BanyAnkole lies to the southwest of Lake Victoria in southwestern Uganda. Sometime during or before the seventeenth century, cattle-keeping people migrated from the north into central and western Uganda and mingled with indigenous farming peoples. They adopted the language of the farmers but maintained their separate identity and authority, most notably in the Kingdom of Ankole. The country was well suited for pastoralism (nomadic herding). Its rolling plains were covered with abundant grass. Today, ideal grazing land is diminishing due to a high rate of population growth.
The Banyankole speak a Bantu language called Runyankole. It is a member of the Niger-Kordofanian group of language families. In many of these languages, nouns are composed of modifiers known as prefixes, infixes, and suffixes. Word stems alone have no grammatical meaning. For example, the prefix ba-signifies plurality; thus, the ethnic group carries the name Banyankole. An individual person is a Munyankole, with the prefix mu-carrying the idea of singularity. Things pertaining to or belonging to the Banyankole are referred to as Kinyankole, taking the prefix ki-. The pastoral Banyankole are known as Bahima; an individual of this group is referred to as a Muhima. The agricultural Banyankole are known as Bairu; the individual is a Muiru.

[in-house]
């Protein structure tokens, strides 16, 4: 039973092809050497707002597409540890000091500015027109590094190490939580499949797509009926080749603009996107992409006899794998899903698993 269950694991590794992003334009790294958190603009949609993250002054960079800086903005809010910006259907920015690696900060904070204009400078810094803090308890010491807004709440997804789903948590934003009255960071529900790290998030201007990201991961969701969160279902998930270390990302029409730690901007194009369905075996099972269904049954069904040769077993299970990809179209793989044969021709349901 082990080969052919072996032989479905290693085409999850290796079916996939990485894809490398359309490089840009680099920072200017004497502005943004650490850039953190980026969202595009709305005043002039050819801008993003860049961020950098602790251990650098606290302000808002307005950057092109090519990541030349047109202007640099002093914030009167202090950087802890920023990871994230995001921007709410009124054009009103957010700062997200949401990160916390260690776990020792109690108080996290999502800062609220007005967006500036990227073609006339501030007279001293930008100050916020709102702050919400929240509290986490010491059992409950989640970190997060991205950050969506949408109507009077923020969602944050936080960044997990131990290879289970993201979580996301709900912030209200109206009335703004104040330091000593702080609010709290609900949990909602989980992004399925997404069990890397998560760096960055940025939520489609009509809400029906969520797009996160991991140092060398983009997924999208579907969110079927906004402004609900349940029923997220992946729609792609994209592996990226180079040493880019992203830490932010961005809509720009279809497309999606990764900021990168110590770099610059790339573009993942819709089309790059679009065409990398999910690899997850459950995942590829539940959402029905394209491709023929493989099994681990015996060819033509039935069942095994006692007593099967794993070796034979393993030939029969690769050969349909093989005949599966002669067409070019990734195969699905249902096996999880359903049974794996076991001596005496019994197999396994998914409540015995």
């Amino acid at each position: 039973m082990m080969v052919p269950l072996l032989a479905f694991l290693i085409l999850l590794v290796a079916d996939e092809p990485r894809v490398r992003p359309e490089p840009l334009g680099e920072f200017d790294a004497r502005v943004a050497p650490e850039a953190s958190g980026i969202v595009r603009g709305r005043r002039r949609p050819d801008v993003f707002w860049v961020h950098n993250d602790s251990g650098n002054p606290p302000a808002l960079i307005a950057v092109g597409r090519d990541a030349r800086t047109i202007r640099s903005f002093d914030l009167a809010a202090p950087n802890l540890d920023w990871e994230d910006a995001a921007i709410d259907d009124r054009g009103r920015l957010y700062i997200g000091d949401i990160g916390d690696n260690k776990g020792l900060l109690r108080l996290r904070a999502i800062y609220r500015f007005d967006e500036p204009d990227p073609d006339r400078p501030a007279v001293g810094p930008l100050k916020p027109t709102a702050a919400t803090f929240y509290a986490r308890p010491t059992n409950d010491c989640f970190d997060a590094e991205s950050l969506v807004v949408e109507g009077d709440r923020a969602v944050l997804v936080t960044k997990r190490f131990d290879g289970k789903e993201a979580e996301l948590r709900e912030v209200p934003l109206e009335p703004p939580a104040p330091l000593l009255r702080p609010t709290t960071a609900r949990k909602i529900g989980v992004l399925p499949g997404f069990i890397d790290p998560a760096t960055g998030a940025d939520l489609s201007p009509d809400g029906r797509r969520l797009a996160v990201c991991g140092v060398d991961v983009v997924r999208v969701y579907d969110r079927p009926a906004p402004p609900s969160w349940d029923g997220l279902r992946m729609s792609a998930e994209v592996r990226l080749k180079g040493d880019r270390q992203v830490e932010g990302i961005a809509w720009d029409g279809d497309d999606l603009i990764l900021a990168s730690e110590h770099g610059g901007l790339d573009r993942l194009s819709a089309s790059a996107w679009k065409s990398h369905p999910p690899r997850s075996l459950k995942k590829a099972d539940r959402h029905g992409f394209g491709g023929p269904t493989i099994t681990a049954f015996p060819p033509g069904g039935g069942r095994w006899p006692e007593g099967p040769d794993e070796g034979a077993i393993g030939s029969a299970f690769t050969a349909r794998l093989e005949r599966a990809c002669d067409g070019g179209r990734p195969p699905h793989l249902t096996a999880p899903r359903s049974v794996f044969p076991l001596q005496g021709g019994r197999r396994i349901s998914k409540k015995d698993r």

The Banyankole Bahima herders consume milk and butter and drink fresh blood from their cattle. The staple food of a herder is milk. Beef is also very important. When milk or meat are scarce, millet porridge is made from grains obtained from the Bairu. Buttermilk is drunk by women and children only. When used as a sauce, butter is mixed with salt, and meat or millet porridge is dipped into it. Children can eat rabbit, but men can eat only the meat of the cow or the buffalo. Herders never eat chicken or eggs. Women consume mainly milk, preferring it to all other foods. Cereals domesticated in Africa—millet, sorghum, and eleusine—dominate the agricultural Bairu sector. The Bairu keep sheep and goats. Unlike the herders, the farmers do consume chickens and egg.
Present Day Banyankole Administration
In 1967, the government of Milton Obote, prime minister of Uganda, abolished kingdoms in Uganda, including the Kingdom of Ankole. This policy was intended to promote individualism and socialism in opposition to traditional social classes. Nevertheless, cattle are still highly valued among the Banyankole, and the Bahima are still held in high regard. Social events such as weddings, funerals, and birthday parties typically involve music and dance. This form of entertainment includes not only modern music, but also traditional forms of songs, dances, and instruments. The drinking of alcoholic and nonalcoholic bottled beverages is common at festivities. In the past, the brewing of beer was a major home industry in Ankole.